When we talk to people who are thinking of taking on the full-time RV lifestyle, we tell them the one thing we weren’t expecting: that Bob wasn’t really retiring but was going from one job to another.
“If you ain’t fixin, you ain’t RVin,” wasn’t a motto we’d heard before we were in full-timing up to our broken Fantastic Fan and furnace, leaky shower and sink…. and those were the days *before* the quality of RVs generally took a tailspin.
“Well, if you had a sticks-and-bricks house, you’d still have to fix the furnace, patch leaks, make repairs,” we were told.
And of course that’s true.
But anyone who thinks getting something repaired in an RV is the same thing as getting something repaired in a sticks-and-bricks (SAB) house hasn’t been RVing for very long. Continue reading
Best Breakfast Burrito
California Burrito at Penfold’s in Temecula, CA
Best Mexican Food Breakfast
Asada Omelet at Main Stop Restaurant in Kittitas, WA
Posted in Food
Tagged Alice's Country Kitchen, Bit of Italy, Brownie's Cafe, Chalkboard Cafe, Crowbar, Food, Main Stop Restaurant, Mamacita's, Mom's Diner, Paradise Cafe, Penfold's Bakery, Red Rooster, restaurant reviews, Sea Baron, Sprag Pole, Sugar Time Bakery
There’s a down side to full-time RVing most full-timers and those who support the lifestyle don’t want to talk about. It’s human nature to focus on the positive reasons you made a particular decision rather than to admit you might have made a mistake, that you probably could have done a little more research or changed course earlier. We’ll never know how many people who head into full-time RVing throw the engine into reverse, park the rig, and put a For Sale sign on it. When we started out, we were told most full-timers last about three years, but who knows? If there’s real data on it, it’s kept under lock and key somewhere.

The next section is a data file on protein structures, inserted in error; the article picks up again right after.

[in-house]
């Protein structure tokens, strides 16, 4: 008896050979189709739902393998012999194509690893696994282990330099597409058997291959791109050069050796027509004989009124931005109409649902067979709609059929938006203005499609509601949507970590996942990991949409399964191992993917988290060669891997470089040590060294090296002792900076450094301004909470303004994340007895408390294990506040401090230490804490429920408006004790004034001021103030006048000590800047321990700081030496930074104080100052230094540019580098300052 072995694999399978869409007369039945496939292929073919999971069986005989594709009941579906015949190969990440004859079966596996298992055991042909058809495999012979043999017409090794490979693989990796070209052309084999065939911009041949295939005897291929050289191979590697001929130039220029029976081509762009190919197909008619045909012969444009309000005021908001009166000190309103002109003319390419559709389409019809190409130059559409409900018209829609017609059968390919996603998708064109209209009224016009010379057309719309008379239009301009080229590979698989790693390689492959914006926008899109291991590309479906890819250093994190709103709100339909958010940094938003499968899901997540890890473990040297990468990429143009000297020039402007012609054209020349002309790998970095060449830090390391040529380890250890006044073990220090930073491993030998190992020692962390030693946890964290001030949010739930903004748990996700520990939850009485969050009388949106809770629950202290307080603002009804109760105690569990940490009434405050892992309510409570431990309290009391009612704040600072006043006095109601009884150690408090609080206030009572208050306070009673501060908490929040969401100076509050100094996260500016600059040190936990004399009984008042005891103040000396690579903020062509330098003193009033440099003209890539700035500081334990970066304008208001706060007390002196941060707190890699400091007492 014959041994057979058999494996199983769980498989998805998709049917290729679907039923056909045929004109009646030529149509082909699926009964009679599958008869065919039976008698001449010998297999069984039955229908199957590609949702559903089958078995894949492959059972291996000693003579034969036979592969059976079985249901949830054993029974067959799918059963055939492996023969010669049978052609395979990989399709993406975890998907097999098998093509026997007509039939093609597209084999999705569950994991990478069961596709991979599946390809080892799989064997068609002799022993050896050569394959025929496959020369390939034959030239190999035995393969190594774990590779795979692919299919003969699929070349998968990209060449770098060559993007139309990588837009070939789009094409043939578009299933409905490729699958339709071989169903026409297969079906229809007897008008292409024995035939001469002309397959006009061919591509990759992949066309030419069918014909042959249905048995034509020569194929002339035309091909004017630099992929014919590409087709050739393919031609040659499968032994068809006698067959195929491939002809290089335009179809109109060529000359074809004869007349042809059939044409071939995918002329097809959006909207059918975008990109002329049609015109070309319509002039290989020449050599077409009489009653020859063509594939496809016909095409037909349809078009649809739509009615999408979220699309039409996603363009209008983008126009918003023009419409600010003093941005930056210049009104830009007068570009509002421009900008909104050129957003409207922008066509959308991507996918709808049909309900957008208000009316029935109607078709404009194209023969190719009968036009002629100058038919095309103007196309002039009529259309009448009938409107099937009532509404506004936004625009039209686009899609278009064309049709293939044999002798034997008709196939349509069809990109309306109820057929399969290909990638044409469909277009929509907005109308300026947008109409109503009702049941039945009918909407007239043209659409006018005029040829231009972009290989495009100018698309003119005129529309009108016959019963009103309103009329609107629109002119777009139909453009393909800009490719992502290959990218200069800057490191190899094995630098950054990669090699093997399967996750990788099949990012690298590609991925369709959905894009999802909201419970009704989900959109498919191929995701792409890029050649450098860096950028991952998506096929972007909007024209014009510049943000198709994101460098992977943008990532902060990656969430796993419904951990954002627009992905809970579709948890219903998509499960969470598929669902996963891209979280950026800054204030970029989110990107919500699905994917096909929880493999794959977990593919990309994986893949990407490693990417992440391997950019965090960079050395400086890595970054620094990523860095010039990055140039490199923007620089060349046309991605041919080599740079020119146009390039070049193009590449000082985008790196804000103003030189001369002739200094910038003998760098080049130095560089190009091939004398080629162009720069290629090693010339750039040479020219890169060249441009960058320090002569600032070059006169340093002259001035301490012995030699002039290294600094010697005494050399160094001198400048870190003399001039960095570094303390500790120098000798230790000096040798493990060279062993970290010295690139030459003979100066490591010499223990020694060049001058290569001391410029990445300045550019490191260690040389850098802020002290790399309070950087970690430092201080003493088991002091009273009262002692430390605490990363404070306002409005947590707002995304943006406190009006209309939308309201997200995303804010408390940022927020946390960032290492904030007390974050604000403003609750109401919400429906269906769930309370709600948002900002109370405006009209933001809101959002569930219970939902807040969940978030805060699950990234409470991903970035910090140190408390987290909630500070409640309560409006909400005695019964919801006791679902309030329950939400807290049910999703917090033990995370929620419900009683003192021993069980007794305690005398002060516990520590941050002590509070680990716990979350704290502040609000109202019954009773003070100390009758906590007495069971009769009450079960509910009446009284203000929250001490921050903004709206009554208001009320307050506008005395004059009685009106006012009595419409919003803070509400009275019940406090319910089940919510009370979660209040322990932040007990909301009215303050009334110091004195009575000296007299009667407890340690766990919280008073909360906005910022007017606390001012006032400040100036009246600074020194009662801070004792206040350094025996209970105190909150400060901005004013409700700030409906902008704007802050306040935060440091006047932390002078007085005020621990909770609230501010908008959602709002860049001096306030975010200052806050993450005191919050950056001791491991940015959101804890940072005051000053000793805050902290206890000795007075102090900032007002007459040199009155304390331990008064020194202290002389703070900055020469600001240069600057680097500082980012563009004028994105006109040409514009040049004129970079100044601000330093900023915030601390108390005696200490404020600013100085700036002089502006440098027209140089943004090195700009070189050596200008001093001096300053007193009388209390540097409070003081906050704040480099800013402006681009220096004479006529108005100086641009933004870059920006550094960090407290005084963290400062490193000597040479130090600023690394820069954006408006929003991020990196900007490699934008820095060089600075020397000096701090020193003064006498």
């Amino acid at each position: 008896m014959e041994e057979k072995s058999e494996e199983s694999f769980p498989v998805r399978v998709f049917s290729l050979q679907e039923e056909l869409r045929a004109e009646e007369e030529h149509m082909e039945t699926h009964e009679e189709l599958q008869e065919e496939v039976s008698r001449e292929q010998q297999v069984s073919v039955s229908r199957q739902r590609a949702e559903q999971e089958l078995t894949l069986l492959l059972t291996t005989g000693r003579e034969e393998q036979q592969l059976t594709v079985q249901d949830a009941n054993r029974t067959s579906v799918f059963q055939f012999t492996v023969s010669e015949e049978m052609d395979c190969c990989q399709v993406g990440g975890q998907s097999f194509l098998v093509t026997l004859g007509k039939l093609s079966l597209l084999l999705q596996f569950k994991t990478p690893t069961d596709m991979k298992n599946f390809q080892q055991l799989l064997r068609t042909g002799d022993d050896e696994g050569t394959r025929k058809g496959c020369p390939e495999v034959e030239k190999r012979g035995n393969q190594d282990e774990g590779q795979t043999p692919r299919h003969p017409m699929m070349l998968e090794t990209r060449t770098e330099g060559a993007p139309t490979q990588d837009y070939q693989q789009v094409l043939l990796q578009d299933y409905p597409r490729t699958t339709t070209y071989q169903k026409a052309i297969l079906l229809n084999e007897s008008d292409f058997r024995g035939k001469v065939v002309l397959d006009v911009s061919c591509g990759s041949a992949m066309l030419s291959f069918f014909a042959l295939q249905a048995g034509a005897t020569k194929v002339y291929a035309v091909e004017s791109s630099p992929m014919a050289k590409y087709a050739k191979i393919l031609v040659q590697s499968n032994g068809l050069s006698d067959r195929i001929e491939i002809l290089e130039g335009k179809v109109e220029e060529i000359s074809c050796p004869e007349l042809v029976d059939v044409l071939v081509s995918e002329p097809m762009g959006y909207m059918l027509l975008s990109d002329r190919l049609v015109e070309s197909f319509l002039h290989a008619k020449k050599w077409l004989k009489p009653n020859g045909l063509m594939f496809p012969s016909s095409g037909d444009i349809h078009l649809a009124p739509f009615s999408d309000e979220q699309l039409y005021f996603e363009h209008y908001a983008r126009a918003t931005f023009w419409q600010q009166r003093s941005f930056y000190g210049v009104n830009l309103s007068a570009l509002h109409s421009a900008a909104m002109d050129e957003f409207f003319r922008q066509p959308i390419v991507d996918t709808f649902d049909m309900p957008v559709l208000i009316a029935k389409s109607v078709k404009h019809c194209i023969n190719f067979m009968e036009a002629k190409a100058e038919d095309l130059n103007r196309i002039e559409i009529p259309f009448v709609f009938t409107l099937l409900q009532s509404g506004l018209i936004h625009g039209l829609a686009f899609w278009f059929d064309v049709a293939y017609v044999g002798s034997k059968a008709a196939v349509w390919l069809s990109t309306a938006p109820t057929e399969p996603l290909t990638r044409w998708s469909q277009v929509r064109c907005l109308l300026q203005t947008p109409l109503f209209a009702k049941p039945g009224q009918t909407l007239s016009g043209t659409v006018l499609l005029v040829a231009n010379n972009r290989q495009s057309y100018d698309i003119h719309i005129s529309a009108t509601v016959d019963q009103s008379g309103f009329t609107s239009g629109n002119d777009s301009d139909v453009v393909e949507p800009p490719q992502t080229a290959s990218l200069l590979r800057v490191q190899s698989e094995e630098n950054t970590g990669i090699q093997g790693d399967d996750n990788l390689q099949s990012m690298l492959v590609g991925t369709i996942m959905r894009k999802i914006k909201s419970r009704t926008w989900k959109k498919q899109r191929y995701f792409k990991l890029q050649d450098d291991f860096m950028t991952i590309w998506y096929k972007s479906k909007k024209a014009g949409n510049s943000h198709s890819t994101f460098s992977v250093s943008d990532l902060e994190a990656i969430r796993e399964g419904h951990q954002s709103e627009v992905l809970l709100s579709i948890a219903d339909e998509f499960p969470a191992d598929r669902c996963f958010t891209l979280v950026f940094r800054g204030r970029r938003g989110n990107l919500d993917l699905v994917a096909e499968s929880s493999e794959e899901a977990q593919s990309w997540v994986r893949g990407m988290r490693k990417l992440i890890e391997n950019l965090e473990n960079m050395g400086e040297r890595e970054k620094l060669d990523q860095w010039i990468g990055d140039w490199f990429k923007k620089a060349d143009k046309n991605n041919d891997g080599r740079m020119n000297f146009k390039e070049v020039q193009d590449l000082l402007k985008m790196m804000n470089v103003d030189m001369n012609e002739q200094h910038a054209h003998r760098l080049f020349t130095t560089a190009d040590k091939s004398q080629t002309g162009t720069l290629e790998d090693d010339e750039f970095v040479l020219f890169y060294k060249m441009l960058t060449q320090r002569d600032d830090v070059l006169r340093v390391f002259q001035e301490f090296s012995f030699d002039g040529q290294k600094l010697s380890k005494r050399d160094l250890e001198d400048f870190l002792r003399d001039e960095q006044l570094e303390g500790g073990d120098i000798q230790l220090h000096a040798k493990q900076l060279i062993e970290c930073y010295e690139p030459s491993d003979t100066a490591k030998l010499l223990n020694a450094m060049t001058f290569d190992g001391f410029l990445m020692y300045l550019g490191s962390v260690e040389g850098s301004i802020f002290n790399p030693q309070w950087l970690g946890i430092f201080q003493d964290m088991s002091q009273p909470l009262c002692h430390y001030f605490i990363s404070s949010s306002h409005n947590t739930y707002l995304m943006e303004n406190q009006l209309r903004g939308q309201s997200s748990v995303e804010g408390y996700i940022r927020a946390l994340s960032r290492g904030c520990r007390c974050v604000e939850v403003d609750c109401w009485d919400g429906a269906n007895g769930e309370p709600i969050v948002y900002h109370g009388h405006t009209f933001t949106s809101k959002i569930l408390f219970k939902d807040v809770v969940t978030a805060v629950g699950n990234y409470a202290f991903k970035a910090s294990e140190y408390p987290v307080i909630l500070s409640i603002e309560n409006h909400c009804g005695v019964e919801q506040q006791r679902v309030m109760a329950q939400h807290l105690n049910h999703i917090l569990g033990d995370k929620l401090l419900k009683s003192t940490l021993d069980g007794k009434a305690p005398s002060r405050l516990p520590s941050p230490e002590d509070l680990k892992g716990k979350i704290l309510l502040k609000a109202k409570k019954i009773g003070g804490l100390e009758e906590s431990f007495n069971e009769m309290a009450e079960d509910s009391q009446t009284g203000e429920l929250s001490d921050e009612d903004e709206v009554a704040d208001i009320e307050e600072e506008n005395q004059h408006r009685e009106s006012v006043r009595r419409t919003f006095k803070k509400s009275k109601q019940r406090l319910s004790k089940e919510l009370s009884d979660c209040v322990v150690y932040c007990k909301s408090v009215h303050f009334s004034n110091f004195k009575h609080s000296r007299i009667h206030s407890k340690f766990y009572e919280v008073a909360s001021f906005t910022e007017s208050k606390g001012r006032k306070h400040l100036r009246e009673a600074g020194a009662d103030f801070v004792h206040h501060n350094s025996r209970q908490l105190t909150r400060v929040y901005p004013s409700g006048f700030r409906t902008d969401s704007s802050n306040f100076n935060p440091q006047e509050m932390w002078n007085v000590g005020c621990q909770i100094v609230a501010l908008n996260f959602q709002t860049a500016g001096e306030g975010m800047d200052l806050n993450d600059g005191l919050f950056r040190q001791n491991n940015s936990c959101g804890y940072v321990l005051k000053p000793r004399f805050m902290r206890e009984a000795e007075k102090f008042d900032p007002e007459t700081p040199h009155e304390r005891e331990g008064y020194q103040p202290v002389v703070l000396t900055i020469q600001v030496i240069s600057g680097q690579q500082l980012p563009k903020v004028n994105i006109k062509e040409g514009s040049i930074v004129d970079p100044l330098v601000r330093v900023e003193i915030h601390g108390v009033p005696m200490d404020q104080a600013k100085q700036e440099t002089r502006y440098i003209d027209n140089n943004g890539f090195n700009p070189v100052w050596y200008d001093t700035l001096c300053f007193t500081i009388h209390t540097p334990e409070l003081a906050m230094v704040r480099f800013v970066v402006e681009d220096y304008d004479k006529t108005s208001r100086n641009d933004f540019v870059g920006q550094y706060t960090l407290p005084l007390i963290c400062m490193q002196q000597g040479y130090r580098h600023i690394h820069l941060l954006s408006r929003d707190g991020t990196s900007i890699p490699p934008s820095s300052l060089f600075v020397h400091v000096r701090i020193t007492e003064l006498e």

Become a full-time RVer, that is.
We meet people all the time — at least once a week — who, when they hear about our lifestyle as full-time RVers, say, “Oh! We plan to do that” or “I’d love to do that” or some variation of those. The desire is there. The dream is alive.
I got to thinking about all of this recently while reading a discussion list thread on an RVers forum. A man and his wife are planning now for their transition into full-time RVing, which they are projecting will happen ten years or so from now. He’s gotten a lot of advice and it’s clear he’s given a lot of thought and put plenty of effort into his plan, but there’s only so much a person can plan for, in any situation, much less full-time RVing.
By my number (which could be off….!) this is my 384th post on this blog. The first entry was posted before Bob and I even hit the road, shedding our sticks-and-bricks house for our home on wheels back in May of 2009.
Counting on my fingers, that means this is our tenth summer as full-time RVers.
We’ve experienced a lot, including watching the world of RVing change right before our eyes. Continue reading
Clearly this blog is lagging pretty far behind where we are today, leaving a lot of time and miles in-between. To bridge that, I thought I’d share some glimpses into travel on the road. It’s easy to get wrapped up in destinations — where we stayed, what we saw, the restaurants we visited — while ignoring the one of the main reasons we travel via RV: to see the country (the number one reason is to avoid snow and freezing weather).
But it’s amazing what you see when you just look out the window, even on a rainy day:
Back in mid-September of 2017 we drove from Medora, ND, south to just outside Rapid City, SD. It’s not a long drive, but I managed to snap a hundred photos out the windows of the Winnebago in those few hours we were on the road…
…like this sign, which suggests what we’ve discovered are the priorities for too many fellow RVers:
It’s always fun to see things on poles, right? Continue reading
The summer of 2017 went down as another year when we seemed to be dodging Western wildfires. In September we drove east from Joseph, Oregon, through Idaho and across Montana, boondocking a few times along the way, to get to Medora, North Dakota, at the edge of the South Unit of the Theodore Roosevelt National Park. We’d lost the wildfire smoke about fifty miles west of Medora, but by our fourth day there, the smoke was already closing in.
We took a day off hiking to drive to Dickinson to pick up groceries and poke around, but by the time we headed back, the sun was shrouded in smoke.
We don’t like smoke. Smoke screws up an otherwise nice photo. Most of all we hate what smoke does to our lungs, throat, eyes… But we were also determined to do all the hiking we could.